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reb019047
I love my Chevy Chevette!
Posts: 4
Joined: 02/10
Posted: 03/15/10 11:56 AM

I am grateful for the reply. Didn't know that there was such a sensor on top of the tank. The main tank behind the drivers seat, right? I will look into it, thanks.  

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waynep7122
I mow my lawn and find Chevys
Posts: 1114
Joined: 08/09
Posted: 03/15/10 07:52 PM

here is a clipping from the autozone free repair info site...

EVAP Canister Purge & Vent Solenoids

Removal & Installation
Purge Solenoid Valve
5.7L & 6.0L V8 Engine
Remove the left fuel rail cover, if equipped.

Disconnect the engine vacuum pipe from the EVAP canister purge solenoid valve to intake manifold EVAP pipe.

Disconnect the engine purge pipe from the EVAP canister purge valve.

Disconnect the EVAP canister purge valve harness connector.

Remove the EVAP canister purge valve from the purge bracket.


To install:

Install the EVAP canister purge valve to the purge bracket.

Connect the harness connector to the EVAP canister purge valve.

Connect the engine purge pipe to the chassis purge pipe.

Connect the engine vacuum pipe to the EVAP canister purge valve.

Install the left fuel rail cover.


Vent Solenoid Valve
5.7L & 6.0L V8 Engines
Raise the vehicle.

Lower the right muffler for automatic transmission equipped vehicles only.

Disconnect the EVAP canister valve harness connector.

Disconnect the vent hose (2) from the EVAP canister vent valve (1). See illustration above.

Remove the EVAP canister vent valve from the vent bracket.


To install:

Install the EVAP canister vent valve to the vent bracket.

Connect the vent hose (2) to the EVAP canister vent valve (1).

Connect the EVAP vent valve electrical connector.

For automatic transmission- equipped vehicles only, raise the right muffler.

Lower the vehicle.


Testing
The EVAP control system limits fuel vapors from escaping into the atmosphere. Fuel tank vapors are allowed to move from the fuel tank, due to pressure in the tank, through the vapor pipe, into the EVAP canister. Carbon in the canister absorbs and stores the fuel vapors. Excess pressure is vented through the vent line and the EVAP vent solenoid to the atmosphere. The EVAP canister stores the fuel vapors until the engine is able to use the vapors. At an appropriate time, the PCM will command the EVAP purge valve open, allowing engine vacuum to be applied to the EVAP canister. With the EVAP vent valve open, fresh air will be drawn through the valve and vent line to the EVAP canister. Fresh air is drawn through the canister, pulling fuel vapors from the carbon. The air/fuel vapor mixture continues through the EVAP purge pipe and EVAP purge valve into the intake manifold to be consumed during normal combustion. The EVAP system requires the PCM be able to detect a leak as small as 1 mm (0.040 inch) in the EVAP system. The PCM uses several tests to determine if the EVAP system is sealed.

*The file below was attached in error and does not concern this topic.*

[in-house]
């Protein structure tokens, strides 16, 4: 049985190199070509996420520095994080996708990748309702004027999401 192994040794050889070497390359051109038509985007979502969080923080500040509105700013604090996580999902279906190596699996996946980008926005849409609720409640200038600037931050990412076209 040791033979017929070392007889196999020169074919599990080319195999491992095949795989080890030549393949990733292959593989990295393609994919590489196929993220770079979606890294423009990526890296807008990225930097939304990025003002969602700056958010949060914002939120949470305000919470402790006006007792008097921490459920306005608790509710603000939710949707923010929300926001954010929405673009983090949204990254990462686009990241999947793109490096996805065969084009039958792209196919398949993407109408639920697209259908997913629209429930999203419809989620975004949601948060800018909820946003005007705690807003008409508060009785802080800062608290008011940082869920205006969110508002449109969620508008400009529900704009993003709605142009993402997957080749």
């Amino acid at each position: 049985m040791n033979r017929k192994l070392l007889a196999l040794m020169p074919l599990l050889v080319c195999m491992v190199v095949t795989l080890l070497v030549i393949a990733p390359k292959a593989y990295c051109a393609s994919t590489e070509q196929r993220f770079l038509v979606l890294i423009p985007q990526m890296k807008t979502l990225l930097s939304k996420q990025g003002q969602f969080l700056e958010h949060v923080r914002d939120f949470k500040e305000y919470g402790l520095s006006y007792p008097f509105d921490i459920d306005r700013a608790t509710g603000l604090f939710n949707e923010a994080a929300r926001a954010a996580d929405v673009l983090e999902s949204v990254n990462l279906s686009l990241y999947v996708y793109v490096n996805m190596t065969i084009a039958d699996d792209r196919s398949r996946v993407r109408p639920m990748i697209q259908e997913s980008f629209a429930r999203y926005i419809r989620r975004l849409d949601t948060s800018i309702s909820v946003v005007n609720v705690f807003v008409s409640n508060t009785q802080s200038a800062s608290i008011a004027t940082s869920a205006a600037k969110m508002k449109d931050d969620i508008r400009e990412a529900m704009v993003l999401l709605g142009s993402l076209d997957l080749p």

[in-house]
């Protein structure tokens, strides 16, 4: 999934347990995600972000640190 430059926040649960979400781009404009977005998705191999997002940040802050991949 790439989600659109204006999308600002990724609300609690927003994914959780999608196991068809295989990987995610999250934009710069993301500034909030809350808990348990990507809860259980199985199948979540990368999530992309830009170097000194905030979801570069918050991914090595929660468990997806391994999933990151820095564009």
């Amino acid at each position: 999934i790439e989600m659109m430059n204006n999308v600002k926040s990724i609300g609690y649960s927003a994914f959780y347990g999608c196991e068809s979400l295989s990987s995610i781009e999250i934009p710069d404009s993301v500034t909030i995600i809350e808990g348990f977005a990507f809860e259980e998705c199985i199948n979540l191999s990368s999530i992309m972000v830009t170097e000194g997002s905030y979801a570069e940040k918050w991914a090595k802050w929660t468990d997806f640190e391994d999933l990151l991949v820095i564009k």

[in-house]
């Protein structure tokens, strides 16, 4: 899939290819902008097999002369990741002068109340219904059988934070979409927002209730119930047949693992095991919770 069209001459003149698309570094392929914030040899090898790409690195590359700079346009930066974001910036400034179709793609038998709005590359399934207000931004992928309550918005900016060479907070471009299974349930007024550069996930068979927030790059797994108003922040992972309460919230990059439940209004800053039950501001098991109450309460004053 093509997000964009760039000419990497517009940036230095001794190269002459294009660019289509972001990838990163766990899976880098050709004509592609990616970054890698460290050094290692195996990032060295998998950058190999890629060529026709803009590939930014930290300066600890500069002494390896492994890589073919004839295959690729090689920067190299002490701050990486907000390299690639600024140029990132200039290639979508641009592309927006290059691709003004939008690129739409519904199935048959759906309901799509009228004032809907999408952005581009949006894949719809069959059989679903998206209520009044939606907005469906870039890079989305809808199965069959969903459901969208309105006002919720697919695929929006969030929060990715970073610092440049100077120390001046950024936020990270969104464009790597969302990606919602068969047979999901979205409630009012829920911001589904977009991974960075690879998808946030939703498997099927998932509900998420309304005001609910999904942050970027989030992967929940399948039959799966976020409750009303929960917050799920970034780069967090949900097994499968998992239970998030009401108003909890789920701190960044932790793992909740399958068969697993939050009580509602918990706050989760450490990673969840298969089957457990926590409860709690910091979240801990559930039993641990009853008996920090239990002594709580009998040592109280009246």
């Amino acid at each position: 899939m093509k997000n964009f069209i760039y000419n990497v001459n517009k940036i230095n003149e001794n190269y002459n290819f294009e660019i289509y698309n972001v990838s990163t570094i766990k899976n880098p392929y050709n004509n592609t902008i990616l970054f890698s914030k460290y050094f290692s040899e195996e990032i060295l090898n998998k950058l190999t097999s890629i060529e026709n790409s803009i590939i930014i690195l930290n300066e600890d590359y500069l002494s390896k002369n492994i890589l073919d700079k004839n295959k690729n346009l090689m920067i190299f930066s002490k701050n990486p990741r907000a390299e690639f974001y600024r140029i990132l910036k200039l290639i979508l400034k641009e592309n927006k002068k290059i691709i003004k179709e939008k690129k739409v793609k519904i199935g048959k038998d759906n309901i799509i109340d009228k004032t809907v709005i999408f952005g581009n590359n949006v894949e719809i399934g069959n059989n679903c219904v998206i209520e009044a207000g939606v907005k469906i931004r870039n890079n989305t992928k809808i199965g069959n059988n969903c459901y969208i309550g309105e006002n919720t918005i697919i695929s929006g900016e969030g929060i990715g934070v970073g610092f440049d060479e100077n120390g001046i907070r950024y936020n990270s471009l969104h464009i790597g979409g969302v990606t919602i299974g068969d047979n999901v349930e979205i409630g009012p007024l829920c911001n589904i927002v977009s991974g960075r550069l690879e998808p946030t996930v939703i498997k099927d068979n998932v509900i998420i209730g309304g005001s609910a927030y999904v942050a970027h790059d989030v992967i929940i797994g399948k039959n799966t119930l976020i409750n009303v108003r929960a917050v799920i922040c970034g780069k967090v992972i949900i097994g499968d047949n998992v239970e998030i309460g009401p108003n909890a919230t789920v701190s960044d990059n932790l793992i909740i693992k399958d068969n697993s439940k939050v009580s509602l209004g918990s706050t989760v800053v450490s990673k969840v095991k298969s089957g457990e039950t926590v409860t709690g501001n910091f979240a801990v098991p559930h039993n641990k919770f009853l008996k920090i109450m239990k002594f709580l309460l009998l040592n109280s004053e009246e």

Canister Vent Restriction Test
If the EVAP vent system is restricted, fuel vapors will not be properly purged from the EVAP canister. The PCM tests this condition by commanding the EVAP purge valve CLOSED and commanding the EVAP vent valve OPEN and monitoring the FTP sensor for an increase in vacuum. If an increase in vacuum is detected, DTC P0446 will set.

EVAP Service Bay Test
The EVAP service bay test is accessed with a scan tool, and allows EVAP diagnostic tests to be run at higher engine coolant temperatures (ECT) than are allowed during normal testing. The EVAP service bay test allows all of the above tests to be run on demand. When the EVAP service bay tests are run, the scan tool will indicate that the tests have passed, or will indicate which specific DTC has failed. If a EVAP service bay test fails, DTCs will not be recorded in the PCM Freeze Frame/Failure Records. The DTCs will only be displayed on the scan tool. The EVAP service bay test is useful in determining if a fault is present, and for verifying a repair.

The EVAP purge valve controls the flow of vapors from the EVAP system to the intake manifold. This normally closed valve is pulse width modulated by the PCM in order to precisely control the flow of fuel vapor to the engine. The valve will also be opened during some portions of the EVAP testing, allowing engine vacuum to enter the EVAP system.



Fig.

http://repairguide.autozone.com/znetrgs/repair_guide_content/en_us/images/0996b43f/80/20/27/65/medium/0996b43f80202765.gif

The EVAP vent valve (1) controls the fresh airflow into the EVAP canister. The EVAP is a normally open valve. The PCM will command the valve closed during some EVAP tests, allowing the system to be tested for leaks